This weekend we spent a splendid time with our cousins and a few friends we’ve made over the years. We played a rousing game of cards while eating lunch at a restaurant followed by some swift tubing on a snowy ski hill. It was a weekend full of laughter and love.
I’ve been married into my husband’s family for over a decade now, but have been a part of it for almost two decades. Some families struggle at becoming close while others are instant best friends. I walked into a family that accepted me for me and has always been nothing but lovable.
To me, my family has always meant everything to me. If there was a family function, I’d be there. If my grandparents needed some extra attention, I was there to happily assist. Moving away from my family hurt my heart. I was left to seeing them only on the major holidays when we were able to make the half day drive down to my hometown. I’ve missed those special events that I once made sure I attended. I lost the closeness to many of my cousins I once had. I miss that connection.
Over the past few years I have managed to grow closer to a few of my husband’s cousins. They live only a couple hours away, have many of the same interests, and are some of the best people I know. Of course they cannot replace my side of the family, but they are definitely running a very close second.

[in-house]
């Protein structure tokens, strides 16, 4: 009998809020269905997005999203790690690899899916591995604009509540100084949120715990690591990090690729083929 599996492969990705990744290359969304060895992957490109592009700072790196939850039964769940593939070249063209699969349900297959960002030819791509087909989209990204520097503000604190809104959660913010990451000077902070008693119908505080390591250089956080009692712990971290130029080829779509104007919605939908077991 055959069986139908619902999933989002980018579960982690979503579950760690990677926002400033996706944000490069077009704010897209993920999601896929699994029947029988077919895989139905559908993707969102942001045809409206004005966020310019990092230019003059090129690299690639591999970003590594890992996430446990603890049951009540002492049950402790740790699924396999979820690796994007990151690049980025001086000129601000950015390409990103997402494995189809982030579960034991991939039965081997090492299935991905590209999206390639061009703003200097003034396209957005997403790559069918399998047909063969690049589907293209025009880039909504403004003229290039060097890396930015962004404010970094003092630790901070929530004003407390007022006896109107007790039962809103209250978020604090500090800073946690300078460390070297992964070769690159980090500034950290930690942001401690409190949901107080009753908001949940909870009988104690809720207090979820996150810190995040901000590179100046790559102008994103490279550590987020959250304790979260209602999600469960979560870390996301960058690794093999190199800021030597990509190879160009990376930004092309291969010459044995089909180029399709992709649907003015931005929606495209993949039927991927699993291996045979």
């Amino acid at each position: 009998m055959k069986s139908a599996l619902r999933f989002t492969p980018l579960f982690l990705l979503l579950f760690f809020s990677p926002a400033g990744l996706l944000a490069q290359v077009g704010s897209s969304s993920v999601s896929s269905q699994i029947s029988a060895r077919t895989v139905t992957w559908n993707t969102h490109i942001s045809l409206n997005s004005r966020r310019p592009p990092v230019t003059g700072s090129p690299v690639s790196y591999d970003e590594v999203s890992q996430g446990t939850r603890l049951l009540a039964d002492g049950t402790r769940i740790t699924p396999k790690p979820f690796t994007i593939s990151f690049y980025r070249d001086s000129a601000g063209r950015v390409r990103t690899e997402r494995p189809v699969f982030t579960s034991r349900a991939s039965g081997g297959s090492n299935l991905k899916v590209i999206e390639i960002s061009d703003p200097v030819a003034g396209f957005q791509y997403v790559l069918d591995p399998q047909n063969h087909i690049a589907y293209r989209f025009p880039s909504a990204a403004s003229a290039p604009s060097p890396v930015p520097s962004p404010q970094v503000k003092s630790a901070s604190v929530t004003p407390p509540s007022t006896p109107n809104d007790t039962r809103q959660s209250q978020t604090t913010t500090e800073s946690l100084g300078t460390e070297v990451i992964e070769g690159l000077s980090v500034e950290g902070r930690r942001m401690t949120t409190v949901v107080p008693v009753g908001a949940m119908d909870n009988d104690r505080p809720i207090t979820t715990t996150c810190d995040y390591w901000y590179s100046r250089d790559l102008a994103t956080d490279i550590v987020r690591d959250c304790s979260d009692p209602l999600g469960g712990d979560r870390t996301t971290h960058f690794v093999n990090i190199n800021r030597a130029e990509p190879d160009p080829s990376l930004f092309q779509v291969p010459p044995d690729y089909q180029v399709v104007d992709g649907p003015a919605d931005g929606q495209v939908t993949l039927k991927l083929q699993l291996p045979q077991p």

When I was diagnosed with breast cancer in 2012, I waited to tell my friends until I had the opportunity to tell my family. That’s just the way it needed to be – family came first, always. I always found it interesting as to how my family reacted to the news. Each person dealt with it in a different way. Some were quick to offer their encouragement to get through my surgeries. A few told me I was as strong as an ox and cancer had nothing on me. A couple of them even said, “I’m sorry,” and left it at that. That family was there for me in their own way.
Then there were the couple of cousins that took the time to tell me how much I meant to them. They were the ones that offered nothing but love, support, encouragement, and continual prayers. They were the ones that stepped up their game, offered to help in any way possible, and continued to support me with all my cancer endeavors afterwards. They were the ones that were there and didn’t think twice about how it affected them – only me.
That’s what you need in a support system. You need those people that are with you through it all. Those that drive you to an appointment or set up some kind of meal train. Those that send random cards to keep you going. Those that step up and don’t look back.
I happened to find that support in my husband’s family. They often took that extra step to let me know they were thinking of me and had me in their thoughts and prayers. They would call to see how I was feeling. They would continue to check up on me years after my cancer diagnosis. Some of them became more than just family, they became friends.
It wasn’t until this weekend that I realized this friendship means more to me than they will ever know.
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